1. Awww, thanks for letting me know.I could never do a tiny house. To many men in the family who like beans LOL I decided I wasn't going to wait for "one day" when I had the perfect place to do everything I wanted to, but make this home the perfect place to do what I could. Would I like more land? Sure, and a mini donkey. But I have enough to keep me busy right in my own little corner of the word as it is.

  12. Reminds me of Sharon Astyk’s “Making Home-Adapting Our Homes and Our Lives to Settle in Place” book. She has tons of great ideas. I love her “Independence Days Challenge”- 1. Plant Something, 2. Harvest Something, 3. Preserve/Store Something, 4. Manage Reserves- Get a Good Deal/Barter/Stock Up/Prep, 5. Eat the Food- Try New Foods/Recipes, 6. Build Community Food Systems, 7. Recycle/Re-Use-, 8. Skill Up, 9. Regenerate What is Lost/Salvage Something. All great ideas in urban settings or not.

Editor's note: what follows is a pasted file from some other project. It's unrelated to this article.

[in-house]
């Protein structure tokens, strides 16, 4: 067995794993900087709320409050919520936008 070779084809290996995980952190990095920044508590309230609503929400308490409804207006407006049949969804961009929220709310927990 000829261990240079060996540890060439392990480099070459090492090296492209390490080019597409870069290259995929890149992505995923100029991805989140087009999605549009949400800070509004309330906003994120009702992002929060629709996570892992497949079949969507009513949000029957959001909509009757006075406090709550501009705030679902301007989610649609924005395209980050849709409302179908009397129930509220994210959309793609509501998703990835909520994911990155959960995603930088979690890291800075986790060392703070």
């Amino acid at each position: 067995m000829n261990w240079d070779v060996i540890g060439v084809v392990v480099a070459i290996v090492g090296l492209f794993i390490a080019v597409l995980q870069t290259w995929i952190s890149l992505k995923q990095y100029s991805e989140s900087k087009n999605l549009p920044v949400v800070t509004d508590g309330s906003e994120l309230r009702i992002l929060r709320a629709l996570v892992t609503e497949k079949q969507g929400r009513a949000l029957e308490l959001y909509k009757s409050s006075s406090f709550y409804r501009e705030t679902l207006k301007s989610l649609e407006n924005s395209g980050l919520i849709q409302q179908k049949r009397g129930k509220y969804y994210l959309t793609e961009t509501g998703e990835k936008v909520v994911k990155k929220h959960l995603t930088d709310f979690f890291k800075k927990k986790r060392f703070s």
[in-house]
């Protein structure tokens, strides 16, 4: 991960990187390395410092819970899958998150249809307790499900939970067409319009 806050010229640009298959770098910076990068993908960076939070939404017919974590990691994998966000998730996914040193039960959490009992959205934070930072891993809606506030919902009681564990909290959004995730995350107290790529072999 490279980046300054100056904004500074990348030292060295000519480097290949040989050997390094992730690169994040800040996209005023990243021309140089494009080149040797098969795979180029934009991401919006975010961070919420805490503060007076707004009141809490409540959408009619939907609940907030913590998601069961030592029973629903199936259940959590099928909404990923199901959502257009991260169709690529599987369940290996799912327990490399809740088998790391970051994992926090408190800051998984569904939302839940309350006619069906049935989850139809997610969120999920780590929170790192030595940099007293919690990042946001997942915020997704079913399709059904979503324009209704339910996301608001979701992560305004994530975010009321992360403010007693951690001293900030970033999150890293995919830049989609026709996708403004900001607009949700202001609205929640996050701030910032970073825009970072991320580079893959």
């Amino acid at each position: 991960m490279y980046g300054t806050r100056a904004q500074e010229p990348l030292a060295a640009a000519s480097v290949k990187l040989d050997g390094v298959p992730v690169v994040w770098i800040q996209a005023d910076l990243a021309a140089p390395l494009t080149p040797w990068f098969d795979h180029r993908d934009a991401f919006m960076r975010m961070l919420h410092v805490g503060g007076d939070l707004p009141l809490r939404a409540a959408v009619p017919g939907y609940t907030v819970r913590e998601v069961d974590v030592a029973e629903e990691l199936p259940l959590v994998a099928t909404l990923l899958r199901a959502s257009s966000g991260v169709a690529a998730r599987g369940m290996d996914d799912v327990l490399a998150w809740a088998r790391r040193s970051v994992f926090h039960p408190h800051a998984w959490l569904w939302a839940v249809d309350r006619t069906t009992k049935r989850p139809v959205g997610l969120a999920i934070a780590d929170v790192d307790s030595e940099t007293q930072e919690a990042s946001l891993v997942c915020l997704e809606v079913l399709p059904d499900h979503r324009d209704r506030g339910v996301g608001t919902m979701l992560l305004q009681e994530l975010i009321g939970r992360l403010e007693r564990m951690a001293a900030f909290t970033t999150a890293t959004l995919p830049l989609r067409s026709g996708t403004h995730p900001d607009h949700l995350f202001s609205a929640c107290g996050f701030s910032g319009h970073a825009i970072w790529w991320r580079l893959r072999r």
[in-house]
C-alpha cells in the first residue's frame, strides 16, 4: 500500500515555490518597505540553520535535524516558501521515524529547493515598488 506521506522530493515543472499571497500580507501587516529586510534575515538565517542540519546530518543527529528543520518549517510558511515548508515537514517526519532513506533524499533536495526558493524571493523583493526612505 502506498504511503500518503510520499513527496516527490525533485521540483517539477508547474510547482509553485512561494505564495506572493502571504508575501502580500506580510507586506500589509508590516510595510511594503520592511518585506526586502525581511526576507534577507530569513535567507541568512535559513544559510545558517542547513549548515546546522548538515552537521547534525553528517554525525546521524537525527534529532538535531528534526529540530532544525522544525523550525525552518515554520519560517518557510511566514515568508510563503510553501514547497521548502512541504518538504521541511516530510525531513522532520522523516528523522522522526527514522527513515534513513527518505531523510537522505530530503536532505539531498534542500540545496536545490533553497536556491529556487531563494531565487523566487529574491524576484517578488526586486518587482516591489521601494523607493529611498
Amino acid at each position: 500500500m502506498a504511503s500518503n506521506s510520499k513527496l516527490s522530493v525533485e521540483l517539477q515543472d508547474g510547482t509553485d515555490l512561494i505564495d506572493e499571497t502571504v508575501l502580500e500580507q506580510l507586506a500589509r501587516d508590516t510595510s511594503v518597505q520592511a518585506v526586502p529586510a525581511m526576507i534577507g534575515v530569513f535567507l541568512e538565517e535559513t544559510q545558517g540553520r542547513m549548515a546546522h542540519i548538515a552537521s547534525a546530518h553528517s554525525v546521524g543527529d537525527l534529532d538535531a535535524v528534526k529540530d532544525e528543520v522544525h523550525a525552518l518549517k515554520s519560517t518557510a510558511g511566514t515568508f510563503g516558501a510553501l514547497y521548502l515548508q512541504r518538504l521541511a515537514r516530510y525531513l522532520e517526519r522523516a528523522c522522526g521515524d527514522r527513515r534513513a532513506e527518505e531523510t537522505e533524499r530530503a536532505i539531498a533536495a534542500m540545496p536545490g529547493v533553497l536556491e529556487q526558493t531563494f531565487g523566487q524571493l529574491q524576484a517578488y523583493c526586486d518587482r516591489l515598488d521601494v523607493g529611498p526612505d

13. We used to have a 1/4 acre and a huge garden plot on it. I can totally see homesteading on a piece of property that size. The ham hanging from you ceiling is amazing btw!

    1. That ham LOL Hubby even went and bought the panty hose himself! That’s a manly man right there LOL

    1. While the chickens and rabbits are more work, they contribute such great poo for composting, thus boosting our garden. It’s fun to see how everything is interconnected.

  14. No chickens allowed in my ‘hood.. I do grow lots of herbs, some food and love to cook from scratch, preserve harvest in many ways.. Thanks for the great post!

    1. Change your laws! Our little town didn’t allow poultry when we originally got ours LOL But now they do!

  15. I have gardened most of my life and had chickens, cows and horses, too. At 62 yoa I am more than willing to learn new skills. The comments on the cheese had me lol as my homemade mozzarella was awful!! But keep trying! I’m so excited about younger generations keeping homestead skills active! Your site is awesome and thanks Lisa Steele for sharing you!!